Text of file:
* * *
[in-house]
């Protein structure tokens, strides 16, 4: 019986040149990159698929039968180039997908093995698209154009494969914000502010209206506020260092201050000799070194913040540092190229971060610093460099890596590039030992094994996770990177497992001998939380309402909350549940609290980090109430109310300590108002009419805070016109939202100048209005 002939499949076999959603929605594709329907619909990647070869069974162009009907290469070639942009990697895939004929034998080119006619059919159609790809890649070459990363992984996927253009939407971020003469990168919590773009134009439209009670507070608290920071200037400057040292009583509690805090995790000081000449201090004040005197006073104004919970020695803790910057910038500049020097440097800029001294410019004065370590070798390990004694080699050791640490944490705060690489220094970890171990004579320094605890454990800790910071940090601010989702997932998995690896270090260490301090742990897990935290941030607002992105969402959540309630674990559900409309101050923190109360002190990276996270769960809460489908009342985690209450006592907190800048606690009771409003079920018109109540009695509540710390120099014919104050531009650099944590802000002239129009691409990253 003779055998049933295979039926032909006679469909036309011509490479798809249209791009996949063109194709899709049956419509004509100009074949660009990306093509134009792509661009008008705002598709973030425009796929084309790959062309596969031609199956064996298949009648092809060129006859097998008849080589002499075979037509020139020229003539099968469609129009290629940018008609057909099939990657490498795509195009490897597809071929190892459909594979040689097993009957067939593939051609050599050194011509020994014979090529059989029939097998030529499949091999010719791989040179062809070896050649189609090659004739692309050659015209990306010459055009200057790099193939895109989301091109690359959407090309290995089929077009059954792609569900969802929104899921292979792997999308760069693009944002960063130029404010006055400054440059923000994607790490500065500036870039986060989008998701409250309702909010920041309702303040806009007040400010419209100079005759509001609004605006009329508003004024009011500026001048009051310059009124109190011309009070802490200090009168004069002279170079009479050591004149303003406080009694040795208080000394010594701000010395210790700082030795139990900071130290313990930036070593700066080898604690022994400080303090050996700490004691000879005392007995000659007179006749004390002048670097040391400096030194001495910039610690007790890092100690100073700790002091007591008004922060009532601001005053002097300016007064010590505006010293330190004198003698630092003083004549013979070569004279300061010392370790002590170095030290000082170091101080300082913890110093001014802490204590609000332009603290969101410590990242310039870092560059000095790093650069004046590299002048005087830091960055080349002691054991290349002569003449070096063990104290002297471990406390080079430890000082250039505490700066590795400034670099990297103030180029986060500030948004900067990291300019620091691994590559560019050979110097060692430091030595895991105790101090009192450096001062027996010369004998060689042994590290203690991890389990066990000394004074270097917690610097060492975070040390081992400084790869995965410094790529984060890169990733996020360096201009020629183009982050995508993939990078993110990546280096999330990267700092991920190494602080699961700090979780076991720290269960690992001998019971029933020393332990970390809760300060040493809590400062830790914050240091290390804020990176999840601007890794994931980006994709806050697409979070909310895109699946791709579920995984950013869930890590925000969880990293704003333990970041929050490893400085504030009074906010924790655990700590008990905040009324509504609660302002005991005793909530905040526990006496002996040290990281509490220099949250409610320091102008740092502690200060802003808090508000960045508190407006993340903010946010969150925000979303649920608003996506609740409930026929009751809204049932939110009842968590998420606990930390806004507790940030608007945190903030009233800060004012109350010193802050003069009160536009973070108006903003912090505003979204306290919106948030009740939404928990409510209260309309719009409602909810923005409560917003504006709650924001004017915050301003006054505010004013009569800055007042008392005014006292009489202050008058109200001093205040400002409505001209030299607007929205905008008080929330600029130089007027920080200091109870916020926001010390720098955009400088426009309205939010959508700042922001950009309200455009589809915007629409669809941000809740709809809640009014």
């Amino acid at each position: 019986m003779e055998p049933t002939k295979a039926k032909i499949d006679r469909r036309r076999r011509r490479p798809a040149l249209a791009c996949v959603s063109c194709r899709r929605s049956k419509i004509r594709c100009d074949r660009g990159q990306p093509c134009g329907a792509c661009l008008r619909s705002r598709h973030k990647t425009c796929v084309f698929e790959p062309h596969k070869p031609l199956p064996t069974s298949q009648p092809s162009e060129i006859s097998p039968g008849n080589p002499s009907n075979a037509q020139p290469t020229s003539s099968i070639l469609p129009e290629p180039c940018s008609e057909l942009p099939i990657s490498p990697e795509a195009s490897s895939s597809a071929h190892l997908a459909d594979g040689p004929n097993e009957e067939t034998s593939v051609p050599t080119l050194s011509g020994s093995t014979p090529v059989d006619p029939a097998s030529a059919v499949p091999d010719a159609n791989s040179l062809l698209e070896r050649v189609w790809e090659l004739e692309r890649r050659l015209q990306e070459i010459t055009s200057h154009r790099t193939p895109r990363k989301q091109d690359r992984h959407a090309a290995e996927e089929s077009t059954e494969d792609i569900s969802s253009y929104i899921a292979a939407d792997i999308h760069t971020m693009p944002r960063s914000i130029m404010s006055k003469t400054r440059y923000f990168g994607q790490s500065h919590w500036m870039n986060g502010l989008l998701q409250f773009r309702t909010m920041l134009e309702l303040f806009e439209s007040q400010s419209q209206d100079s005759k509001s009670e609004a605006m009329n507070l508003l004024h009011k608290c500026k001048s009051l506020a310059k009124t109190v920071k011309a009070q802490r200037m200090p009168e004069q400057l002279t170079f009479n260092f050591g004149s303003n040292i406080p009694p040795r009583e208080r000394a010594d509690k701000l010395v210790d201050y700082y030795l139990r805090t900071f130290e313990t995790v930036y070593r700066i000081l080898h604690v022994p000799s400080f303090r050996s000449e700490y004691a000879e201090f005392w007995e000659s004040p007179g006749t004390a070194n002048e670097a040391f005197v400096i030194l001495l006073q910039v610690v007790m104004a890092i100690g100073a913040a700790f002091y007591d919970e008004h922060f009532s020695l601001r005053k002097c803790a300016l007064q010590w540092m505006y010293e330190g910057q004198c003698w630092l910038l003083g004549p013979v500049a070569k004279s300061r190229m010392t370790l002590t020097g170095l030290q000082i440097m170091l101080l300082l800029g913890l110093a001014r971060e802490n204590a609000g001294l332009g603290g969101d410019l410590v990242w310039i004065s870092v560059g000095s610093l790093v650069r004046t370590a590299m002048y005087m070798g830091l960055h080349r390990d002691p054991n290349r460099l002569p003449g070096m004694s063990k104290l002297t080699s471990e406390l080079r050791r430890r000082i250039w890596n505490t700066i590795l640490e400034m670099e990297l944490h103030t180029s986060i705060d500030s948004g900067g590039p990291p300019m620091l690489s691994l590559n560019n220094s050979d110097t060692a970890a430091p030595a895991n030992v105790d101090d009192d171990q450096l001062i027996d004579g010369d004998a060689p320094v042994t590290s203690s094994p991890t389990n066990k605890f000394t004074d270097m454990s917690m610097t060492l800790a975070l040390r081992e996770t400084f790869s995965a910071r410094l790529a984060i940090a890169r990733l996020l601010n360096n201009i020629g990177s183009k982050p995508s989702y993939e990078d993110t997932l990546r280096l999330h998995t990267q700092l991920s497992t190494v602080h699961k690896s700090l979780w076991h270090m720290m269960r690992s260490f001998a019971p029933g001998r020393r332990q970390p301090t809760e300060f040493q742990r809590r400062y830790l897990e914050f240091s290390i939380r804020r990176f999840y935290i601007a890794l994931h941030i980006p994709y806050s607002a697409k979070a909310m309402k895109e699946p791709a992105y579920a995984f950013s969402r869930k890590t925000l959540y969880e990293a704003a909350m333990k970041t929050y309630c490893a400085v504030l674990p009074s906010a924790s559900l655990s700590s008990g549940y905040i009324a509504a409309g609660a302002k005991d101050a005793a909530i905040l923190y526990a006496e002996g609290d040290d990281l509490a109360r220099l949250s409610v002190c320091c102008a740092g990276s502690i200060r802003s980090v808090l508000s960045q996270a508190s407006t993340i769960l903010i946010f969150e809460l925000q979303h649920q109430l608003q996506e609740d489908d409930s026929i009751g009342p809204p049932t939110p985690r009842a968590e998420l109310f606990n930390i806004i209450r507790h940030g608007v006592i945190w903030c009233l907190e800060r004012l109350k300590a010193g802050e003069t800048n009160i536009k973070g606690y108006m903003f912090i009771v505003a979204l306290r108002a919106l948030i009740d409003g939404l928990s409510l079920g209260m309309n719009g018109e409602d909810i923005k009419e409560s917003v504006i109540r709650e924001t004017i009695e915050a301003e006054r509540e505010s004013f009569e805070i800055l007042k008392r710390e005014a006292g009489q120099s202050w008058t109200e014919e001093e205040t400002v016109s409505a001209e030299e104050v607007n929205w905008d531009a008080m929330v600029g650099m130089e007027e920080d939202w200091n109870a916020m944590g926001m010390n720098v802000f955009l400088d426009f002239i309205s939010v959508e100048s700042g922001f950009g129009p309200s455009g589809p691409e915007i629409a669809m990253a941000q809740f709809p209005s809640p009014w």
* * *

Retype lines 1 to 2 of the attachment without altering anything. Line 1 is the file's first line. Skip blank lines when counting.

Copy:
[in-house]
């Protein structure tokens, strides 16, 4: 019986040149990159698929039968180039997908093995698209154009494969914000502010209206506020260092201050000799070194913040540092190229971060610093460099890596590039030992094994996770990177497992001998939380309402909350549940609290980090109430109310300590108002009419805070016109939202100048209005 002939499949076999959603929605594709329907619909990647070869069974162009009907290469070639942009990697895939004929034998080119006619059919159609790809890649070459990363992984996927253009939407971020003469990168919590773009134009439209009670507070608290920071200037400057040292009583509690805090995790000081000449201090004040005197006073104004919970020695803790910057910038500049020097440097800029001294410019004065370590070798390990004694080699050791640490944490705060690489220094970890171990004579320094605890454990800790910071940090601010989702997932998995690896270090260490301090742990897990935290941030607002992105969402959540309630674990559900409309101050923190109360002190990276996270769960809460489908009342985690209450006592907190800048606690009771409003079920018109109540009695509540710390120099014919104050531009650099944590802000002239129009691409990253 003779055998049933295979039926032909006679469909036309011509490479798809249209791009996949063109194709899709049956419509004509100009074949660009990306093509134009792509661009008008705002598709973030425009796929084309790959062309596969031609199956064996298949009648092809060129006859097998008849080589002499075979037509020139020229003539099968469609129009290629940018008609057909099939990657490498795509195009490897597809071929190892459909594979040689097993009957067939593939051609050599050194011509020994014979090529059989029939097998030529499949091999010719791989040179062809070896050649189609090659004739692309050659015209990306010459055009200057790099193939895109989301091109690359959407090309290995089929077009059954792609569900969802929104899921292979792997999308760069693009944002960063130029404010006055400054440059923000994607790490500065500036870039986060989008998701409250309702909010920041309702303040806009007040400010419209100079005759509001609004605006009329508003004024009011500026001048009051310059009124109190011309009070802490200090009168004069002279170079009479050591004149303003406080009694040795208080000394010594701000010395210790700082030795139990900071130290313990930036070593700066080898604690022994400080303090050996700490004691000879005392007995000659007179006749004390002048670097040391400096030194001495910039610690007790890092100690100073700790002091007591008004922060009532601001005053002097300016007064010590505006010293330190004198003698630092003083004549013979070569004279300061010392370790002590170095030290000082170091101080300082913890110093001014802490204590609000332009603290969101410590990242310039870092560059000095790093650069004046590299002048005087830091960055080349002691054991290349002569003449070096063990104290002297471990406390080079430890000082250039505490700066590795400034670099990297103030180029986060500030948004900067990291300019620091691994590559560019050979110097060692430091030595895991105790101090009192450096001062027996010369004998060689042994590290203690991890389990066990000394004074270097917690610097060492975070040390081992400084790869995965410094790529984060890169990733996020360096201009020629183009982050995508993939990078993110990546280096999330990267700092991920190494602080699961700090979780076991720290269960690992001998019971029933020393332990970390809760300060040493809590400062830790914050240091290390804020990176999840601007890794994931980006994709806050697409979070909310895109699946791709579920995984950013869930890590925000969880990293704003333990970041929050490893400085504030009074906010924790655990700590008990905040009324509504609660302002005991005793909530905040526990006496002996040290990281509490220099949250409610320091102008740092502690200060802003808090508000960045508190407006993340903010946010969150925000979303649920608003996506609740409930026929009751809204049932939110009842968590998420606990930390806004507790940030608007945190903030009233800060004012109350010193802050003069009160536009973070108006903003912090505003979204306290919106948030009740939404928990409510209260309309719009409602909810923005409560917003504006709650924001004017915050301003006054505010004013009569800055007042008392005014006292009489202050008058109200001093205040400002409505001209030299607007929205905008008080929330600029130089007027920080200091109870916020926001010390720098955009400088426009309205939010959508700042922001950009309200455009589809915007629409669809941000809740709809809640009014």